Both those examples are interesting, and underpin my hesitation to move
to HTML5.
In 2004 one of the largest London design agencies persuaded a corporate
client that they could build a complex website using pure CSS layout. We
did the compatibility testing (Netscape 6, IE6, Opera 6 etc) and it was
disastrous. The site eventually launched months late, over budget and it
still looked awful in some major browsers. It was years too early to try
anything like that, and they could see that from the alpha test results
but they ploughed on.
Around the same time, everyone including us started to move to using
XHTML. In recent years we all stopped because it was mostly pointless,
especially since you cannot serve it with the correct MIME type. These
days a lot of us have gone back to HTML4 Strict. Why did we use XHTML?
Because it was cool and everyone else was doing so, not because there
was any value in it.


From: []
On Behalf Of designer
Sent: 27 January 2011 13:14
Subject: Re: [WSG] HTML5 v. HTML 4.x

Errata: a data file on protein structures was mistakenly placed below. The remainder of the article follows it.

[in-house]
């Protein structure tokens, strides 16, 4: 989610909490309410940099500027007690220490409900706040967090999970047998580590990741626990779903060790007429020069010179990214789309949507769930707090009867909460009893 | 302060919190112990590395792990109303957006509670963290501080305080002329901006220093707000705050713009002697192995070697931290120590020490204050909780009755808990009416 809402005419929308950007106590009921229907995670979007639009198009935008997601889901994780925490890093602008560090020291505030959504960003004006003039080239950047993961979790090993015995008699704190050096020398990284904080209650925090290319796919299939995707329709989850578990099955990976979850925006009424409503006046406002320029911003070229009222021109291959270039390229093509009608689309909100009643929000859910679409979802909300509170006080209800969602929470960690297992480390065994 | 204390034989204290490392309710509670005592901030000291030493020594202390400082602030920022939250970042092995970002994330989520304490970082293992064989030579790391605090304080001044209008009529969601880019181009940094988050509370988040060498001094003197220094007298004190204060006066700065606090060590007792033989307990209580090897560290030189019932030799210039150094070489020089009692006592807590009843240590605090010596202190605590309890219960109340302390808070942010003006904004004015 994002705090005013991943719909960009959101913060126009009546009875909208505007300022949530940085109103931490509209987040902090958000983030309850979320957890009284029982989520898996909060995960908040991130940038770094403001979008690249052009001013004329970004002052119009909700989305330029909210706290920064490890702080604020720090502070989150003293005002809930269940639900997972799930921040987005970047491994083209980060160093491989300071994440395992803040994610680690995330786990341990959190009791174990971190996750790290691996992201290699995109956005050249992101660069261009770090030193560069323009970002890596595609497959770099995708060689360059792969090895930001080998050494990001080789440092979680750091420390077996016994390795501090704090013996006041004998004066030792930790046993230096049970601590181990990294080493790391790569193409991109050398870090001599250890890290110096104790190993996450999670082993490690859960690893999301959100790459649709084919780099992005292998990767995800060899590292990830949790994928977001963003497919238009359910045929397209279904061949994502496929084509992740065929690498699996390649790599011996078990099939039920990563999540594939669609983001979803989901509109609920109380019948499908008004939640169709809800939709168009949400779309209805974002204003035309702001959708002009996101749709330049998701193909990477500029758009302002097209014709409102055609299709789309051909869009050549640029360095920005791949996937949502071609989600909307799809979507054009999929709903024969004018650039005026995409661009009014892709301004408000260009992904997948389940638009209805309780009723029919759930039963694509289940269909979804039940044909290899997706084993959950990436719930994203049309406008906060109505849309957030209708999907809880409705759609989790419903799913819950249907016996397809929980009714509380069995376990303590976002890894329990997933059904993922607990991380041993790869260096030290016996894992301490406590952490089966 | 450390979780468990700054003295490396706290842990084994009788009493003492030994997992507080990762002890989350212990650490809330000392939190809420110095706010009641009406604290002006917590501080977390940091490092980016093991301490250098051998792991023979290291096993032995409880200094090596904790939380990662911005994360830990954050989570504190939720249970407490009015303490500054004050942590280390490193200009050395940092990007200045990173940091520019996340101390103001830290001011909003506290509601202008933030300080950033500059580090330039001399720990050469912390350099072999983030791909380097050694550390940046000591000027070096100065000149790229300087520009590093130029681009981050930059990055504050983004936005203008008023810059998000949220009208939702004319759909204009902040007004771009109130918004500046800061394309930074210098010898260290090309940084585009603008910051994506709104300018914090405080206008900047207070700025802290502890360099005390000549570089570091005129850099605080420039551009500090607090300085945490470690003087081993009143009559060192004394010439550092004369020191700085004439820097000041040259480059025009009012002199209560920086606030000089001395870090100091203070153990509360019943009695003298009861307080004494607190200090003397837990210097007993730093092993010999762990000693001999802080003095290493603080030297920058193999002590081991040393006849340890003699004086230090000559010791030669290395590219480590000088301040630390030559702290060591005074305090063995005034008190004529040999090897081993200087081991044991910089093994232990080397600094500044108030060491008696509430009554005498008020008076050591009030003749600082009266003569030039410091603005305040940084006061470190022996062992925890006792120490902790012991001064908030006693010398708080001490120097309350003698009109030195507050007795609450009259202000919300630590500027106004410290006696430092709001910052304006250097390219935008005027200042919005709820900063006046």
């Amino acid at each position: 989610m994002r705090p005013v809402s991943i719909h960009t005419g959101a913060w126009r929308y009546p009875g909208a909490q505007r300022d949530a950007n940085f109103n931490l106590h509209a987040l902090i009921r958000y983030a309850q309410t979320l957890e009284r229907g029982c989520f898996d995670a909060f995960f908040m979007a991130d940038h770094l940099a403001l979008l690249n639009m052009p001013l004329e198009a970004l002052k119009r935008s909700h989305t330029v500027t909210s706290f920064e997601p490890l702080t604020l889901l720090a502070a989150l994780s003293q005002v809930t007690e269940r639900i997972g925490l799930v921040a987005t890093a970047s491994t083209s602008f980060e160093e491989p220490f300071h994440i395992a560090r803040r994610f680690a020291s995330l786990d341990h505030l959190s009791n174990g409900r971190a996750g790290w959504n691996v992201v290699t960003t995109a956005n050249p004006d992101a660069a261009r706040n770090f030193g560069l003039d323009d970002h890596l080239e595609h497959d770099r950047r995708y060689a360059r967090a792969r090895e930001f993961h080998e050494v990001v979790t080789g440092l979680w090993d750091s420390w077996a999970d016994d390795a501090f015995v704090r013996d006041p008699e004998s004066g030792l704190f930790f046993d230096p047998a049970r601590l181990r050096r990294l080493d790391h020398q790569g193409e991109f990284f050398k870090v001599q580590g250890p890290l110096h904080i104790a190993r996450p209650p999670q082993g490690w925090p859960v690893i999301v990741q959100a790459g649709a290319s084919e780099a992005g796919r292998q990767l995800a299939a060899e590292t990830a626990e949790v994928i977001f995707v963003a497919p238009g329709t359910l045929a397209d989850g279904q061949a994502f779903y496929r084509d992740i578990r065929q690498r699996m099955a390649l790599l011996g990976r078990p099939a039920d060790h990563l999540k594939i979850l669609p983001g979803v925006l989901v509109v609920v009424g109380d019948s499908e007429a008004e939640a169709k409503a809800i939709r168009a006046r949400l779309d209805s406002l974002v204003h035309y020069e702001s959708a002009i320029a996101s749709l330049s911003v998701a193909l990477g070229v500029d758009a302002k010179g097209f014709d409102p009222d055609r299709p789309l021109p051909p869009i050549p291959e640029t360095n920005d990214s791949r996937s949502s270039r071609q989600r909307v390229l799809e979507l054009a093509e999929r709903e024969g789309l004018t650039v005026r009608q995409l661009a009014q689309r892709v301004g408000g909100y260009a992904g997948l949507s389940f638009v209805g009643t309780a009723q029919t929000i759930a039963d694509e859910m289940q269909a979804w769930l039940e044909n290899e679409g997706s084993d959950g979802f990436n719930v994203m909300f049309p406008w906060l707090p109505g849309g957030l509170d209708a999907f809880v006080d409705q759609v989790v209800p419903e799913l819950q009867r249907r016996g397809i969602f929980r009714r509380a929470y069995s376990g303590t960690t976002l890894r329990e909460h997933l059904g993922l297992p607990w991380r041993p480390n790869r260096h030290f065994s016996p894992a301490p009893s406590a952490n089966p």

I hear what you are saying Steve, but isn't that always the case?  
The HTML5 scenario is becoming de rigueur now, just as a) tables vs divs
and floats and b)XHTML were years ago. It's only by becoming familiar
with 'changes' that one can decide for oneself if there are advantages
(or not). It's not just 'cool', it's advisable - if you want to make an
informed decision.

----- Original Message ----- 
From: Steve Green 
Sent: Thursday, January 27, 2011 11:56 AM
Subject: RE: [WSG] HTML5 v. HTML 4.x

In my view it depends on who you are and who is paying for the website
development. If you are building a website for yourself, by all means
spend as much time as you like learning about the new technologies and
implementing them.

However, if you are building a website for someone else, you should
obtain their consent before spending more than is necessary to meet
their needs. HTML4 and XHTML1.0 already meet most needs. At first it
will take developers longer to build sites using HTML5 because they are
less familiar with it, and the client should not have to pay for that if
they are deriving no benefit. If you think there may be some
unquantifiable benefit in the future, ask the client if they want to pay
more now in order to reap that benefit.

I am all for the advancement of accessibility but I feel that a lot of
developers want to use these new technologies because they are cool and
interesting, not because they provide better value for their clients.


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